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Thread: iptables - Must read

  1. #1
    Senior Member
    Join Date
    Nov 2002

    iptables - Must read

    I found a very interseting article about iptables config for starters in 2 parts.
    I felt that could be helpful to new linux users.


    There nothing new but its an easier way to get the iptables basics than with the manpage.
    The article includes a good link to iptables scripts library.

    [shadow] SHARING KNOWLEDGE[/shadow]

  2. #2
    Links seem to be broken. When I attempted to go to the site, I was greeted by a "You don't have permission to access <insert page here>." Too bad too, I wanted to read it.

    -The Eeshman

  3. #3
    Senior Member
    Join Date
    Nov 2002
    eeshman :
    the part 2 page is ok i'm sure u can read it
    Part 1 is a blank page now & that's weird (maybe earthweb is updating the database...)

    If u can't still access maybe are u going through a proxy that forbid access to earthweb!!!???

    Here is a copy of Part 2:
    This article had been published http://networking.earthweb.com/
    Building Firewalls with iptables, Part 2
    June 10, 2003
    By Carla Schroder

    Last week in Part 1 we began uncovering some of the mysteries of tables and chains, and how to build iptables rules. This week we will dig more into writing rules for basic firewalling, sharing an Internet connection, and scripting.

    Paying for Our SYNs

    We can't close off all ports; that will shut us off completely. We also can't just specify that certain ports will remain open, since it's impossible to predict which ports non-service programs will grab. And simply allowing traffic destined for specific ports does nothing to prevent malicious bits from waltzing right on in. So what exactly can we do to set up an effective rule that allows the good guys to pass through while preventing the bad ones from accessing our network?

    For starters, we can take advantage of the syn flag set to prevent unauthorized access. While iptables examines only headers, not payload, it still does a lot of useful packet analysis based on the headers. For example, when Web surfing, a request goes from your PC to a web server out there somewhere. The web server then responds and sends packets back to you, grabbing the first convenient ephemeral (temporary) port on your system. Other than responding to your request, the server has no reason whatsoever to be sending traffic your way. We can take advantage of this by setting up a rule that blocks all incoming TCP connections that are not initiated by your system:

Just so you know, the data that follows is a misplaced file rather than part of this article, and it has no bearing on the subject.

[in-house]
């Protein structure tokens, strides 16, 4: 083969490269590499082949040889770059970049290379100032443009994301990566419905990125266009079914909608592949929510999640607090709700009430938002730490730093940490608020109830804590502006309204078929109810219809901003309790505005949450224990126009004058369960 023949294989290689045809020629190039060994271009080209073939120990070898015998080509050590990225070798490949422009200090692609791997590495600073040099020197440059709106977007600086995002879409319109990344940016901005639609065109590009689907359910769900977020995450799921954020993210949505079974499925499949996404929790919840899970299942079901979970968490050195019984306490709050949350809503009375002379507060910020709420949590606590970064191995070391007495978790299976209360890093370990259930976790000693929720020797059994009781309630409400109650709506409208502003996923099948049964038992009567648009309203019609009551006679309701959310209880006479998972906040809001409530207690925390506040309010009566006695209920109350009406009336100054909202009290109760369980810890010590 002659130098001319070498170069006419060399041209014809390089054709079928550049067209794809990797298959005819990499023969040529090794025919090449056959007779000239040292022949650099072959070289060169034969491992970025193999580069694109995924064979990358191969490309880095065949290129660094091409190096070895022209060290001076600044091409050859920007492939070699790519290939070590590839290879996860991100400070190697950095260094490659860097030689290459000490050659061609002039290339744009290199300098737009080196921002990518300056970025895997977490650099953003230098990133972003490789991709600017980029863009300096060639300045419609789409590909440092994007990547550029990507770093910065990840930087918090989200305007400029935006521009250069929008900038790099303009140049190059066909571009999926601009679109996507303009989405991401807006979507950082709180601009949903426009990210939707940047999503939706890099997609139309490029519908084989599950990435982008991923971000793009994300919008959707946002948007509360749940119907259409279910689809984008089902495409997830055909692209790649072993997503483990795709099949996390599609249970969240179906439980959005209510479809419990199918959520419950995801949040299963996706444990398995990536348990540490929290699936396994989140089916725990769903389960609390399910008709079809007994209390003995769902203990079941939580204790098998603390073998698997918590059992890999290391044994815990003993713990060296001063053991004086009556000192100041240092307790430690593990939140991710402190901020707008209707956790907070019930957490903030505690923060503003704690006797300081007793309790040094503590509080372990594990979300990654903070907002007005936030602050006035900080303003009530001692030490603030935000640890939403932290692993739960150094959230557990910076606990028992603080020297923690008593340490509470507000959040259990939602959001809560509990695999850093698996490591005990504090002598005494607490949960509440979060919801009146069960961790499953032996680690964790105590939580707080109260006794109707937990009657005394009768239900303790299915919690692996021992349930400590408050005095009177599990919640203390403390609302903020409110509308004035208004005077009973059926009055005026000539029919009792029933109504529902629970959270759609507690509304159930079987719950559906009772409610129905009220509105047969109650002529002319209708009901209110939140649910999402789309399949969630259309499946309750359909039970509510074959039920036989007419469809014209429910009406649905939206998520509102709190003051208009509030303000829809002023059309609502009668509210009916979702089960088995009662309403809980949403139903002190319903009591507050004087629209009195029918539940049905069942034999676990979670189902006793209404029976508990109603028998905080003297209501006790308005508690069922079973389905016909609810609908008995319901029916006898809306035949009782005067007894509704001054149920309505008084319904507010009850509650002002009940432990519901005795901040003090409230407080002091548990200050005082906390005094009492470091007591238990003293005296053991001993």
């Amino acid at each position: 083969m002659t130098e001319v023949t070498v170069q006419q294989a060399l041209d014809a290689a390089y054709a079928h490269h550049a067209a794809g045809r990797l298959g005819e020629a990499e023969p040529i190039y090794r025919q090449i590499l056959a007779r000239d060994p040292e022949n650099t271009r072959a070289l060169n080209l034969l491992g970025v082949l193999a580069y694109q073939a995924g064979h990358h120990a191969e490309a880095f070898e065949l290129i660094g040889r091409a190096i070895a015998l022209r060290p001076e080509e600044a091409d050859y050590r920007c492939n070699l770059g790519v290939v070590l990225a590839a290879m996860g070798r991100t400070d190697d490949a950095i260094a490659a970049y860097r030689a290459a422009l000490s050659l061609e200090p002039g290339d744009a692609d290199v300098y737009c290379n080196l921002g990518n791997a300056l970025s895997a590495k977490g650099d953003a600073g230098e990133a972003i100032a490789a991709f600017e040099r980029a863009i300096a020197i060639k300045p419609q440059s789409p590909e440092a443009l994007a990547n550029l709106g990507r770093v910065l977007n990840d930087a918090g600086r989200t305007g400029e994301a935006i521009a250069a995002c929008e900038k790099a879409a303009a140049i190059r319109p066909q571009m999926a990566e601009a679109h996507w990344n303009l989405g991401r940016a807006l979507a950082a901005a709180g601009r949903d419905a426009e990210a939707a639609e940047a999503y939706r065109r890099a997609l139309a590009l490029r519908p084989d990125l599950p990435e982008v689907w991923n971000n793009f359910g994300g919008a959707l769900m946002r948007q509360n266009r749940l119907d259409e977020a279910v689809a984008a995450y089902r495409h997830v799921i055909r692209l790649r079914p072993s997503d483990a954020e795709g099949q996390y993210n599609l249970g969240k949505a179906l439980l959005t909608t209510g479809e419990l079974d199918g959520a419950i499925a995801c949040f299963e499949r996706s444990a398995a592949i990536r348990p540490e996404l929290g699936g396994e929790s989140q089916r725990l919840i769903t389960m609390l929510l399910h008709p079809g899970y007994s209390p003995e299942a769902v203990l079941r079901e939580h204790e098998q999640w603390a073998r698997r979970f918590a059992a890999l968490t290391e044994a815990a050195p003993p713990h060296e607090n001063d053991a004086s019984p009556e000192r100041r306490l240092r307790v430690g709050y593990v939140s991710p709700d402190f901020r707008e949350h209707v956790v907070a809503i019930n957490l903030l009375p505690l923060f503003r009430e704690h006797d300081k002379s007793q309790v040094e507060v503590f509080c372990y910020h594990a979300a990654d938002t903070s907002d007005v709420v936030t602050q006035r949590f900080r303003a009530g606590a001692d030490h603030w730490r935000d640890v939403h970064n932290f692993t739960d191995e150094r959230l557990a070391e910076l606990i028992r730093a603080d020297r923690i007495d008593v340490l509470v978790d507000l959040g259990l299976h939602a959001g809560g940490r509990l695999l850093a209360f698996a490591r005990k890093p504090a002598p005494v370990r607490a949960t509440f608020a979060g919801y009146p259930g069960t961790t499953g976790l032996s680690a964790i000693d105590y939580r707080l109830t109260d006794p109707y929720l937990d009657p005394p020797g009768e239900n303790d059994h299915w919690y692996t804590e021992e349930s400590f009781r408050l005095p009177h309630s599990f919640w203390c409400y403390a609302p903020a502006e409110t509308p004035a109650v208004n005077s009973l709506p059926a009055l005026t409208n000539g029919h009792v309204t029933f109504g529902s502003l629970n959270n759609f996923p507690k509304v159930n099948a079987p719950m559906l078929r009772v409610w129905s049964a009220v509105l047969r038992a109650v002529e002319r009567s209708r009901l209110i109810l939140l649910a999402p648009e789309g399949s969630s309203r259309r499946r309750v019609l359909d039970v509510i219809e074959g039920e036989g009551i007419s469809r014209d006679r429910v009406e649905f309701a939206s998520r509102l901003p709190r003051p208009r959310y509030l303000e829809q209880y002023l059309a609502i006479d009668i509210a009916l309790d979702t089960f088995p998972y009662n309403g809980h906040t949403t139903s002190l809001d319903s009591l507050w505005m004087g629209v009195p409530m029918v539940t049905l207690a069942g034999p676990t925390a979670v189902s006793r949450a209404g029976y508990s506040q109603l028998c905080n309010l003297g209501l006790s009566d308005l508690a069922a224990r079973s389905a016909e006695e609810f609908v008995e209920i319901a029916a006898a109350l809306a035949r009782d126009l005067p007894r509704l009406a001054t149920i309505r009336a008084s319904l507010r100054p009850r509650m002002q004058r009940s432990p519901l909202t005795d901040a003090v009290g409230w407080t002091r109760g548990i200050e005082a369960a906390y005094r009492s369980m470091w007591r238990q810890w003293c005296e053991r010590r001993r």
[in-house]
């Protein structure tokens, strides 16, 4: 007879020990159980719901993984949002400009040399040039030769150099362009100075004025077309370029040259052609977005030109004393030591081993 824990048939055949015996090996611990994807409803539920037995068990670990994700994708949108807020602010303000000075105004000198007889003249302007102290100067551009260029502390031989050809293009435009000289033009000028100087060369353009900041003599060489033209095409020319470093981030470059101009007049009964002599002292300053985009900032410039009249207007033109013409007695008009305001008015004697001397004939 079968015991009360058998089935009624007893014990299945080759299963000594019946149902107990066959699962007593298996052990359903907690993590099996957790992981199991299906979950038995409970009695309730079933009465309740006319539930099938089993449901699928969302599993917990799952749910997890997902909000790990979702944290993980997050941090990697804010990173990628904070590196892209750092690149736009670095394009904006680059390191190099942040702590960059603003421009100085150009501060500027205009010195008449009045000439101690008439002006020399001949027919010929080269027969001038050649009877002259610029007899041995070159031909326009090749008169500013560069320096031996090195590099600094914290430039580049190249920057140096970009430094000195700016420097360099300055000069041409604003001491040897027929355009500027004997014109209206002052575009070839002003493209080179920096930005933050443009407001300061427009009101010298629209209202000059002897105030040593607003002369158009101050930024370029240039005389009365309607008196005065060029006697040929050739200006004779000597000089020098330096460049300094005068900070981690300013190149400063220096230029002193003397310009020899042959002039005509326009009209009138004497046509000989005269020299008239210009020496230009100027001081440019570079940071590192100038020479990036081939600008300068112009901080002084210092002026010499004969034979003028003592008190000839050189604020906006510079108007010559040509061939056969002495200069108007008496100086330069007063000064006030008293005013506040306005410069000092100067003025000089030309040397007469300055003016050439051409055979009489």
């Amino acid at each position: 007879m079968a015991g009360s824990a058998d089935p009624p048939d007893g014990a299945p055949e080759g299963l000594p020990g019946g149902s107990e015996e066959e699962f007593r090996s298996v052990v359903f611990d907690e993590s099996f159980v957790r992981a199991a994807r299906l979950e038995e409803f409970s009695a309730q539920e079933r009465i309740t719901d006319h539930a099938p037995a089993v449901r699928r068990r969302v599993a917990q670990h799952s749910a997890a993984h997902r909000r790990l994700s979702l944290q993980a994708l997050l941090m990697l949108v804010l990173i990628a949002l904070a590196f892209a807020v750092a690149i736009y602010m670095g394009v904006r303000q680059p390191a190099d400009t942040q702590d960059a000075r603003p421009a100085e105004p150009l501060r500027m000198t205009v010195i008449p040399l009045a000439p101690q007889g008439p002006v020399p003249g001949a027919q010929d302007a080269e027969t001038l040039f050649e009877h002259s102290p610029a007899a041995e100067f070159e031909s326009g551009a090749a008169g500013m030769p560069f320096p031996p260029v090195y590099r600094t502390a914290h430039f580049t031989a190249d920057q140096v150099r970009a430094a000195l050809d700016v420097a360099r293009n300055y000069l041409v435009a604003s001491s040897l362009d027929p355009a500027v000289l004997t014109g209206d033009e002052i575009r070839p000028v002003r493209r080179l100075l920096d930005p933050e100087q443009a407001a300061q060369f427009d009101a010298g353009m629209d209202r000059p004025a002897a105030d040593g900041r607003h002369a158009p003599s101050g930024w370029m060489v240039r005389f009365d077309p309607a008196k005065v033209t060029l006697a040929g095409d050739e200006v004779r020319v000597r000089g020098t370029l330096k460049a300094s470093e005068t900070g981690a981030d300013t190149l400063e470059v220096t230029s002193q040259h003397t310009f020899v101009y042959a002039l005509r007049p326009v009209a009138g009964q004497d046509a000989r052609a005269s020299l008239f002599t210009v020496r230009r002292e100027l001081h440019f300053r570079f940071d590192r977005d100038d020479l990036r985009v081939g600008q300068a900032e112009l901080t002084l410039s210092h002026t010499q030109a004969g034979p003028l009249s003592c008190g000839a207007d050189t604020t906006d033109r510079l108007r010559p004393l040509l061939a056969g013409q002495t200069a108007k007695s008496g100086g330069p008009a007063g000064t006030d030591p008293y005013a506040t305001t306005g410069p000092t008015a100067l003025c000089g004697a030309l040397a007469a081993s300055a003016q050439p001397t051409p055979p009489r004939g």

# iptables -t filter -A INPUT -i eth0 -p tcp --syn -j DROP

    -i names the network interface, -p names which protocol, and --syn means TCP packets with the syn flag set. This also illustrates the importance of understanding TCP/IP. SYN is used to initiate a TCP connection. If you're not running any servers on your end, there's no reason for anyone to be sending you SYN packets.

    At this point, someone usually wails, "Why can't it be EASY?" Yes, there are easier ways to build firewalls. There are nice hardware widgets as well as software utilities for constructing rulesets (see Resources), but Grasshopper, you know as well as I do, the easy way is not always the best way. And if an old fossil like me can figure this stuff out, anyone can.

    Stateful Packet Inspection

    The previous example rule looks at each packet individually, rather than in context, and relies on the information in the header. If everyone were truthful and benevolent, this would be enough. (Heck, if everyone were truthful and benevolent, we wouldn't need firewalls in the first place, would we?) iptables inspects the source and destination IP addresses, the source and destination ports, the sequence numbers of incoming packets, the TCP sequencing information, and the status from the header flags (SYN, ACK, FIN, RST, etc.). In other words, it tracks entire connection sessions, making filtering decisions in context.